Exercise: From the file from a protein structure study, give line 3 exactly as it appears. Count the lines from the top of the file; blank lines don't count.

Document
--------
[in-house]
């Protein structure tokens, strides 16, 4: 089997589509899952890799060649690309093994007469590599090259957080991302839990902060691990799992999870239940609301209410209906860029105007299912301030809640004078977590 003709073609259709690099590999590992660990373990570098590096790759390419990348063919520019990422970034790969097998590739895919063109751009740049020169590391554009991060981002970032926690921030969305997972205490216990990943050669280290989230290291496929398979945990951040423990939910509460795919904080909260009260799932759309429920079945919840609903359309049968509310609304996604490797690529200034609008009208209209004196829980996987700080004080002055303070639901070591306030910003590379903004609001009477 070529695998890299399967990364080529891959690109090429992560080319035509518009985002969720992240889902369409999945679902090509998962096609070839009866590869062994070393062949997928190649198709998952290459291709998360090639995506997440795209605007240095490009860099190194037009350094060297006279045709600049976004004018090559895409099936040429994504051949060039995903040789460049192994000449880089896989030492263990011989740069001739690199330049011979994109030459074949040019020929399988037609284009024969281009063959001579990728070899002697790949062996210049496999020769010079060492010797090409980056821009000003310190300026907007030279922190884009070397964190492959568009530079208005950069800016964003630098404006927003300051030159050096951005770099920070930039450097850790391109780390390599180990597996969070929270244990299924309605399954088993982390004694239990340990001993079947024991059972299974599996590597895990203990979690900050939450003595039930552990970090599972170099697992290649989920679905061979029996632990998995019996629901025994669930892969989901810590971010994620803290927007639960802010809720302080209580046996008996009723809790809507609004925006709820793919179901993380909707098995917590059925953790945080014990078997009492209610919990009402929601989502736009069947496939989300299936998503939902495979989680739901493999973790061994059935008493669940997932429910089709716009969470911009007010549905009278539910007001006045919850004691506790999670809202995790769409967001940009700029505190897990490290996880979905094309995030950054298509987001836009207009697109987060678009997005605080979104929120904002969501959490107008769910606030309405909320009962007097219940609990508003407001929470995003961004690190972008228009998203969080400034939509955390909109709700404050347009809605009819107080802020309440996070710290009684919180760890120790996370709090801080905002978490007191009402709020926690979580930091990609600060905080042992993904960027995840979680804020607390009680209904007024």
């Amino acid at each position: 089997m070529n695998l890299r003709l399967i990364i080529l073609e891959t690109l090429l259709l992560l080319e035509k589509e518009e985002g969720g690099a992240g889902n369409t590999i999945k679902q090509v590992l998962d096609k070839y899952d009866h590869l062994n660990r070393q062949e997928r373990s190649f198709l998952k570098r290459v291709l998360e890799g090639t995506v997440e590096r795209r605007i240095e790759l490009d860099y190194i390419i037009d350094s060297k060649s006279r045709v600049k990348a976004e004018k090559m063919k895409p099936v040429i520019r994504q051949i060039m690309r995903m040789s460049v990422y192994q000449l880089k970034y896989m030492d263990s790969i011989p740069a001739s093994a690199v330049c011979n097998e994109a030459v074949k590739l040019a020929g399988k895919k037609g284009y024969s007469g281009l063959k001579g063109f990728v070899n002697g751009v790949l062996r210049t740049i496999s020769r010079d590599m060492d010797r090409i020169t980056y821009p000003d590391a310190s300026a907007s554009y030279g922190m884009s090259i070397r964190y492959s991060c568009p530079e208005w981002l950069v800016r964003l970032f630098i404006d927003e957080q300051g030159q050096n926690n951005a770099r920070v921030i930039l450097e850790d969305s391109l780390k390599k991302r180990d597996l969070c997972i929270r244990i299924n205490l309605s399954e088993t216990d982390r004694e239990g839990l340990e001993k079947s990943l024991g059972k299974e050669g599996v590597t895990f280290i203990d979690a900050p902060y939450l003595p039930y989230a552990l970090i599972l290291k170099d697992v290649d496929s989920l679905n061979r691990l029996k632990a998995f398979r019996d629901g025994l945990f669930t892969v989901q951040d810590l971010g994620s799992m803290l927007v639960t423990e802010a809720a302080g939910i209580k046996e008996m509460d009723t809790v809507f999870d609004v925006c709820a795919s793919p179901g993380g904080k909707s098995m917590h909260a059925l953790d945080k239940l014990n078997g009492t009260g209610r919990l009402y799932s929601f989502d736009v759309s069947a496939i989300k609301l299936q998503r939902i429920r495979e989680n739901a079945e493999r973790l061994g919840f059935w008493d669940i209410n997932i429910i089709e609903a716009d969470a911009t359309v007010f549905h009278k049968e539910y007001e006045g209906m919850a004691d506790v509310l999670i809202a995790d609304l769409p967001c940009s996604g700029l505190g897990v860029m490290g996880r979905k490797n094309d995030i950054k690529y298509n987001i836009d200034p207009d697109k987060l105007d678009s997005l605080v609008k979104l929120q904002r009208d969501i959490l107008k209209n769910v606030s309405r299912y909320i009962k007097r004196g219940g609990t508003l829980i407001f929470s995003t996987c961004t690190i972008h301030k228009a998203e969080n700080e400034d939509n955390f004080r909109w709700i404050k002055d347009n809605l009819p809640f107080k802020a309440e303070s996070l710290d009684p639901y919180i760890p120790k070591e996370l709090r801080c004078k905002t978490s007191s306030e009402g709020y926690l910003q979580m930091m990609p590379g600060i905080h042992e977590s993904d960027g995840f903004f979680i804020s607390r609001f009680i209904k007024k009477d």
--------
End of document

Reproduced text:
């Amino acid at each position: 089997m070529n695998l890299r003709l399967i990364i080529l073609e891959t690109l090429l259709l992560l080319e035509k589509e518009e985002g969720g690099a992240g889902n369409t590999i999945k679902q090509v590992l998962d096609k070839y899952d009866h590869l062994n660990r070393q062949e997928r373990s190649f198709l998952k570098r290459v291709l998360e890799g090639t995506v997440e590096r795209r605007i240095e790759l490009d860099y190194i390419i037009d350094s060297k060649s006279r045709v600049k990348a976004e004018k090559m063919k895409p099936v040429i520019r994504q051949i060039m690309r995903m040789s460049v990422y192994q000449l880089k970034y896989m030492d263990s790969i011989p740069a001739s093994a690199v330049c011979n097998e994109a030459v074949k590739l040019a020929g399988k895919k037609g284009y024969s007469g281009l063959k001579g063109f990728v070899n002697g751009v790949l062996r210049t740049i496999s020769r010079d590599m060492d010797r090409i020169t980056y821009p000003d590391a310190s300026a907007s554009y030279g922190m884009s090259i070397r964190y492959s991060c568009p530079e208005w981002l950069v800016r964003l970032f630098i404006d927003e957080q300051g030159q050096n926690n951005a770099r920070v921030i930039l450097e850790d969305s391109l780390k390599k991302r180990d597996l969070c997972i929270r244990i299924n205490l309605s399954e088993t216990d982390r004694e239990g839990l340990e001993k079947s990943l024991g059972k299974e050669g599996v590597t895990f280290i203990d979690a900050p902060y939450l003595p039930y989230a552990l970090i599972l290291k170099d697992v290649d496929s989920l679905n061979r691990l029996k632990a998995f398979r019996d629901g025994l945990f669930t892969v989901q951040d810590l971010g994620s799992m803290l927007v639960t423990e802010a809720a302080g939910i209580k046996e008996m509460d009723t809790v809507f999870d609004v925006c709820a795919s793919p179901g993380g904080k909707s098995m917590h909260a059925l953790d945080k239940l014990n078997g009492t009260g209610r919990l009402y799932s929601f989502d736009v759309s069947a496939i989300k609301l299936q998503r939902i429920r495979e989680n739901a079945e493999r973790l061994g919840f059935w008493d669940i209410n997932i429910i089709e609903a716009d969470a911009t359309v007010f549905h009278k049968e539910y007001e006045g209906m919850a004691d506790v509310l999670i809202a995790d609304l769409p967001c940009s996604g700029l505190g897990v860029m490290g996880r979905k490797n094309d995030i950054k690529y298509n987001i836009d200034p207009d697109k987060l105007d678009s997005l605080v609008k979104l929120q904002r009208d969501i959490l107008k209209n769910v606030s309405r299912y909320i009962k007097r004196g219940g609990t508003l829980i407001f929470s995003t996987c961004t690190i972008h301030k228009a998203e969080n700080e400034d939509n955390f004080r909109w709700i404050k002055d347009n809605l009819p809640f107080k802020a309440e303070s996070l710290d009684p639901y919180i760890p120790k070591e996370l709090r801080c004078k905002t978490s007191s306030e009402g709020y926690l910003q979580m930091m990609p590379g600060i905080h042992e977590s993904d960027g995840f903004f979680i804020s607390r609001f009680i209904k007024k009477d």